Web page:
Why you need a catchment area analysis

Beyond simply allowing retailers to more accurately estimate potential customer foot traffic, catchment area analysis offers a window into more practical considerations as well (i.e. customer parking needs). It can even help retailers decide the right category mix of outlet stores.

Businesses can use this deeper understanding of its local customer base to differentiate themselves from the competition, which is especially key for retailers serving well-defined demographic groups, like families with young children or the elderly. 

For example, let’s say you planned to open a co-working cafe in a metropolitan area. Before choosing where to put up shop, you’d need to know whether the demographics of the catchment in consideration—more specifically, the number of self-employed people this location could potentially serve—would support long-term business growth. 

Additionally, you would want to consider how many other co-working locations already exist in that same area to gauge what part of the local population can potentially make up your future serviceable available (and truly obtainable) market. 

In this way, catchment analysis can quickly tell you where you’ve got the greatest opportunity for business growth, as well as where your kind of business would be most needed by the local population (i.e. by filling in a gap that doesn’t yet exist). This information is critical for making well-informed decisions about when and how to enter a local market.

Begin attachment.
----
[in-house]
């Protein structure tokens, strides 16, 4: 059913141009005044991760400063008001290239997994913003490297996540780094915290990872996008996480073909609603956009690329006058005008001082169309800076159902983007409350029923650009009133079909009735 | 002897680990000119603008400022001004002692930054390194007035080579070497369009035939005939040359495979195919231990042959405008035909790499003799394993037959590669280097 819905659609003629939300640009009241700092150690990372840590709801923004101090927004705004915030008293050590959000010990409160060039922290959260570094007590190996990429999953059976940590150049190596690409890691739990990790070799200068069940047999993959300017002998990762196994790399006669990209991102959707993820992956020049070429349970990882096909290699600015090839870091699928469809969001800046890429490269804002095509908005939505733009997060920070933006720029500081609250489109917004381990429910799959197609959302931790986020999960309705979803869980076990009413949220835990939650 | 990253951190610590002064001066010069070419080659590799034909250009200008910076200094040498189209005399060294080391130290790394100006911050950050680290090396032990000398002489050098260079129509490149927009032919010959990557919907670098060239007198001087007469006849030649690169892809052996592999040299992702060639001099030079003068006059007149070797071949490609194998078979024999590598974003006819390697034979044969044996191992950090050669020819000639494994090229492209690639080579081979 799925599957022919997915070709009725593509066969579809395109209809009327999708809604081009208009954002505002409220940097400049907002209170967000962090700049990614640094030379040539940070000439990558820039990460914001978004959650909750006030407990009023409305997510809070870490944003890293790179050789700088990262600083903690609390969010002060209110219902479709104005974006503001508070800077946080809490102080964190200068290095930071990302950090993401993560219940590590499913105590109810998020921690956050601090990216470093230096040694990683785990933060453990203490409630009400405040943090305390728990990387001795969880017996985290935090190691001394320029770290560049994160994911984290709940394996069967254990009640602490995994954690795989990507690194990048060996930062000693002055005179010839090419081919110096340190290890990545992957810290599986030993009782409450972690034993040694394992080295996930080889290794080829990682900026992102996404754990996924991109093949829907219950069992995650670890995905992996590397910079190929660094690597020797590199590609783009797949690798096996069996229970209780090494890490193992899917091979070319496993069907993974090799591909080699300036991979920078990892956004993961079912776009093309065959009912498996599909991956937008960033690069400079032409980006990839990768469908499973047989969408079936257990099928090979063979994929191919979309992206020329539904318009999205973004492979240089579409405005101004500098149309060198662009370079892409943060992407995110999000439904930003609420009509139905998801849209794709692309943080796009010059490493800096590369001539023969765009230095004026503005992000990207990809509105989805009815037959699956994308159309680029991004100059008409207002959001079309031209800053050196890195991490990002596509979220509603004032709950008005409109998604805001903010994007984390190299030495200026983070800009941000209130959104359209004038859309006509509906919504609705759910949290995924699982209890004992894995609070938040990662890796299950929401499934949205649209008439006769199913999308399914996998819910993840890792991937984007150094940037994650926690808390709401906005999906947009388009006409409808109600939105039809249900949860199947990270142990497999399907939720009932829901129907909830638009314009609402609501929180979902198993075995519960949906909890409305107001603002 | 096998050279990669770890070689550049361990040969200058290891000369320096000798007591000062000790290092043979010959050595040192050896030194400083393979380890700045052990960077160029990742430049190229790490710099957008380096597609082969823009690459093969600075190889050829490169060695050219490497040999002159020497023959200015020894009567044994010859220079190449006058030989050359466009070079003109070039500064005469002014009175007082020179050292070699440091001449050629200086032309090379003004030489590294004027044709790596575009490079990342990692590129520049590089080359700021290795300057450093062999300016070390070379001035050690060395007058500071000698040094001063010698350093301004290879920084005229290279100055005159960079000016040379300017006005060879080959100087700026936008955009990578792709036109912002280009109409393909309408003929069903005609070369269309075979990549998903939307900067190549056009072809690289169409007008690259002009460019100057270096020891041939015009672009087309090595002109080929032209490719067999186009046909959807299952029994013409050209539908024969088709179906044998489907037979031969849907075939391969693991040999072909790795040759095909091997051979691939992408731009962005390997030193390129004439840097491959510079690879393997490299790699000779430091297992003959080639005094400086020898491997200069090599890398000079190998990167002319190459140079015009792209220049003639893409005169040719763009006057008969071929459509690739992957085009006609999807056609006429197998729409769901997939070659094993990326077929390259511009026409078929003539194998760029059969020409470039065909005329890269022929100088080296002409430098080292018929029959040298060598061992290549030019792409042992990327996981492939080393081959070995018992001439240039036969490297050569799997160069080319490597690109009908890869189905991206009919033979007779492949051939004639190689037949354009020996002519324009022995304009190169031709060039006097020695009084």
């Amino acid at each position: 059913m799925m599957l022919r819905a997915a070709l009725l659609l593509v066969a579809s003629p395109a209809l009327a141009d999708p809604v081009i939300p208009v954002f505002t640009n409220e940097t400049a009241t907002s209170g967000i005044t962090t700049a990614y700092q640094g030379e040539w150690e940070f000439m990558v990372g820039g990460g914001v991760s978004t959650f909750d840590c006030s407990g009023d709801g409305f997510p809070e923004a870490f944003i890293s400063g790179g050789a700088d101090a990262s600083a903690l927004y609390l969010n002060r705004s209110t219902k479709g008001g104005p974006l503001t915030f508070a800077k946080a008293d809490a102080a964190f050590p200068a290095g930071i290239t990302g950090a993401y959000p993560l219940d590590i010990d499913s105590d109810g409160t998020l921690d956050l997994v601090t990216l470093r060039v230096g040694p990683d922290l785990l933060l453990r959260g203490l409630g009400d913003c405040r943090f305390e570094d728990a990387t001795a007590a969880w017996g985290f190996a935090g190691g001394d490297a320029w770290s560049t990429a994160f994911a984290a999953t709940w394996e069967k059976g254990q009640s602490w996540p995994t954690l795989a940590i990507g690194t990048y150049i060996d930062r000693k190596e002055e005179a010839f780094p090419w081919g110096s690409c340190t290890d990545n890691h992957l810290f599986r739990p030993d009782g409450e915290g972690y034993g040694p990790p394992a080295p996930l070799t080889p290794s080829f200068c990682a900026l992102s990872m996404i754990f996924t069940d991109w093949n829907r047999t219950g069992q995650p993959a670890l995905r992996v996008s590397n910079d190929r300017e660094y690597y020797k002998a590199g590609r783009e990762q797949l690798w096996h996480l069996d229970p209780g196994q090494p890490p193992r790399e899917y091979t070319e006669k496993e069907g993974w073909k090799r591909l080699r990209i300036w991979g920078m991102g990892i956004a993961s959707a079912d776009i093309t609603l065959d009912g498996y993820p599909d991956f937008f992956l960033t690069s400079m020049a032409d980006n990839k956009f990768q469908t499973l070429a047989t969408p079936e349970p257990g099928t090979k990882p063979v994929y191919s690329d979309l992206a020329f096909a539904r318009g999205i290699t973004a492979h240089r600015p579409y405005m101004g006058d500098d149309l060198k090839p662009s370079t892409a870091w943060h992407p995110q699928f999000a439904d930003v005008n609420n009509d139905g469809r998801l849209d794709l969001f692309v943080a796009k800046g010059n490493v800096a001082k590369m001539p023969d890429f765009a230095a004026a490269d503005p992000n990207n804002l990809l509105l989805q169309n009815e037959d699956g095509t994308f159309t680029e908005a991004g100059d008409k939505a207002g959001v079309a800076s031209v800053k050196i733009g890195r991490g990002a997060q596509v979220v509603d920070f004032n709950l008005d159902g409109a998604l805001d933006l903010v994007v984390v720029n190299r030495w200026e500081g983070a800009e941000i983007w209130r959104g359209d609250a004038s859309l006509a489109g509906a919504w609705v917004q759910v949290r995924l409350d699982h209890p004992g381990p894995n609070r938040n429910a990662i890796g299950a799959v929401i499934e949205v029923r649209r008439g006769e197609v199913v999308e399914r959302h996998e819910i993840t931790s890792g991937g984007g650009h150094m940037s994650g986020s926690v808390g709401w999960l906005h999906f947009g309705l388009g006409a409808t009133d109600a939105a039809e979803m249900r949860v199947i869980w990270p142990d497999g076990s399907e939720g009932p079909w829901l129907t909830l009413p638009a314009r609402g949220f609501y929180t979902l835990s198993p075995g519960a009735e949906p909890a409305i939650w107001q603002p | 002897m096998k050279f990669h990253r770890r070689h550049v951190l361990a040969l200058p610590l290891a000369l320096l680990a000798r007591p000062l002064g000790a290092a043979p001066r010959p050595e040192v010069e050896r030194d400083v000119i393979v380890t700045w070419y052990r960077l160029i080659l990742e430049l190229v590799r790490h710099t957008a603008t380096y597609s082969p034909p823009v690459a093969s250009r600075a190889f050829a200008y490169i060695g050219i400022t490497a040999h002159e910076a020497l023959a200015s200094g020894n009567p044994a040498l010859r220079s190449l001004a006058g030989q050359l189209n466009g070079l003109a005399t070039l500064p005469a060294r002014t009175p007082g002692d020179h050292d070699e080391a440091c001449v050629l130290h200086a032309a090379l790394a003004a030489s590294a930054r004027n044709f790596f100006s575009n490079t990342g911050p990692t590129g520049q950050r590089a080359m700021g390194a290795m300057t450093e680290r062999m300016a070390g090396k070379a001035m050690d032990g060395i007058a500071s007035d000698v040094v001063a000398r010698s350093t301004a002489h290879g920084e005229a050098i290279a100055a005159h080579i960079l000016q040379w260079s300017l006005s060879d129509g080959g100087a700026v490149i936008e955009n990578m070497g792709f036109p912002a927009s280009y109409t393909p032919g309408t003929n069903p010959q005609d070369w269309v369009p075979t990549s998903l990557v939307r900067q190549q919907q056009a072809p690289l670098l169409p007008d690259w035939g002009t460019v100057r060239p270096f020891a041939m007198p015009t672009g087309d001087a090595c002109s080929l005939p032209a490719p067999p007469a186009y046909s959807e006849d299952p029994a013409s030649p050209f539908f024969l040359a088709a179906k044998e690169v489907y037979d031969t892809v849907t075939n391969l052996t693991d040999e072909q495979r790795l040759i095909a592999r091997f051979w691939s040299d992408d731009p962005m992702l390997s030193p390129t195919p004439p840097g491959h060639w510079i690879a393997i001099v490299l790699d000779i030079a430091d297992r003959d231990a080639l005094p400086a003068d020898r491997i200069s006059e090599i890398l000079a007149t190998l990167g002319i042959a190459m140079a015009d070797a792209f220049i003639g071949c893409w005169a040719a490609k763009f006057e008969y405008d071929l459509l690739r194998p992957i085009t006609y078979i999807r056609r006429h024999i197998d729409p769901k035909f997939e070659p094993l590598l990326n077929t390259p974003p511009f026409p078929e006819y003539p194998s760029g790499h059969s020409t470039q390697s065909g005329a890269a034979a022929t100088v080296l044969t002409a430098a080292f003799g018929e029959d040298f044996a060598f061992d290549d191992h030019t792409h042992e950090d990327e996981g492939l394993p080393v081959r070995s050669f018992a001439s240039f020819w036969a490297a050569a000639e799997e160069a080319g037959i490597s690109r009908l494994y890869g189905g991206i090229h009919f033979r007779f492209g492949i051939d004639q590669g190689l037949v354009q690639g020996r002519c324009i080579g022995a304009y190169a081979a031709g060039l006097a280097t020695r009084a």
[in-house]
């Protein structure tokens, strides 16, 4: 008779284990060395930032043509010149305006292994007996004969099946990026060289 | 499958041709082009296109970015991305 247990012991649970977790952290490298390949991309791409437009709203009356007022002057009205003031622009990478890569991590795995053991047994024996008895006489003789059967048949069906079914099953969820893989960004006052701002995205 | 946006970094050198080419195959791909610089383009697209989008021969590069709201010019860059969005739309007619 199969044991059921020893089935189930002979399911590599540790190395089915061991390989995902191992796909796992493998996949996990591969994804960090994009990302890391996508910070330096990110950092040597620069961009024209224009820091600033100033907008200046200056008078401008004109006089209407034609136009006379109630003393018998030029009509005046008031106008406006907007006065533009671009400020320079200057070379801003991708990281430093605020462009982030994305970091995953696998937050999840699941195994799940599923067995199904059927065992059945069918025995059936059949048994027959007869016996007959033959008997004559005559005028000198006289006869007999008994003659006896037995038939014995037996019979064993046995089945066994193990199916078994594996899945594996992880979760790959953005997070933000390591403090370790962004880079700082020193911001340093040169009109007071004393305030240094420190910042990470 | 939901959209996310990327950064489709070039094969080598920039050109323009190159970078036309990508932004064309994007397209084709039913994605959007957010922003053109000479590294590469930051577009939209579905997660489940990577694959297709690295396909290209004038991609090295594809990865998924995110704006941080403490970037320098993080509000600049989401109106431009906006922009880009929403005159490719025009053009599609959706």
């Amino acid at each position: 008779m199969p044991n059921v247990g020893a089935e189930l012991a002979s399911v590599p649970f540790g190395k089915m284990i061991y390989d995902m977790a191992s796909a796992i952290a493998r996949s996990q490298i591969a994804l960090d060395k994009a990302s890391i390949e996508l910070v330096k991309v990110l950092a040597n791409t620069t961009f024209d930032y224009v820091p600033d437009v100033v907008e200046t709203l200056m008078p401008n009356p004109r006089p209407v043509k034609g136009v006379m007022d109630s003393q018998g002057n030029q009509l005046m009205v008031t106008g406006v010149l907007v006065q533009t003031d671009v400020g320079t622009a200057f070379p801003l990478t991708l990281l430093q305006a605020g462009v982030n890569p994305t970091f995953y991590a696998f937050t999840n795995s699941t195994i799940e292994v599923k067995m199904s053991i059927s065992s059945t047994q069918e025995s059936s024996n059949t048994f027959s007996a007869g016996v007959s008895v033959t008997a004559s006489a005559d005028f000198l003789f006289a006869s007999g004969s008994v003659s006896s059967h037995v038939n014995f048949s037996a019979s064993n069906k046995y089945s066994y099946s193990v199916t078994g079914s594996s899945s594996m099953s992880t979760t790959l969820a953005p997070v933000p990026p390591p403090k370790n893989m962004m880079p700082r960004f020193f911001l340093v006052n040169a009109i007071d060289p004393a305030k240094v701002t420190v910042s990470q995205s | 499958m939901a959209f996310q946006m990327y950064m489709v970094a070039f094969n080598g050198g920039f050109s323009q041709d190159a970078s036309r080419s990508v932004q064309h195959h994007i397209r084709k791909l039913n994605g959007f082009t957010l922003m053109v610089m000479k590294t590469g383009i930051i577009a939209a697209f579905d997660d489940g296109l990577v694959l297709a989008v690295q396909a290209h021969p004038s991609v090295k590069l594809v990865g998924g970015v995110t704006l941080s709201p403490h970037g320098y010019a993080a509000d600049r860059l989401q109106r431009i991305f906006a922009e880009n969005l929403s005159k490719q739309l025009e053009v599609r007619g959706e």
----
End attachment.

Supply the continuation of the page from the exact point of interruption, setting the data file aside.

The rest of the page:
3 benefits of performing catchment area analysis

Analyzing catchment areas enables organizations to strategize with data-driven insights, instead of relying on what they think will be best for their business. Trade areas provide the level of detail needed to rise above the competition and truly own a market. Three key benefits of catchment area analysis are:

  1. Know your customers - Understand the types of people likely to visit your location and develop personalized offerings, services, and advertisements.
  2. Identify opportunities and risks - See where lookalike trade areas are and expand into new markets; similarly, you can identify which areas might not be best for your business.
  3. Reveal trends  - With a geographic understanding of your target customer base, you can begin to append additional information like sales volume and weather data that may impact strategic planning.

How to perform a catchment area analysis

Regardless of which method you choose to create trade areas, catchment analysis can be conducted in the following four steps:

Step 1.Identify store location points

Visualization of a building footprint on a map

Identify the stores or locations you want to run a trade area or catchment analysis of and obtain the data needed.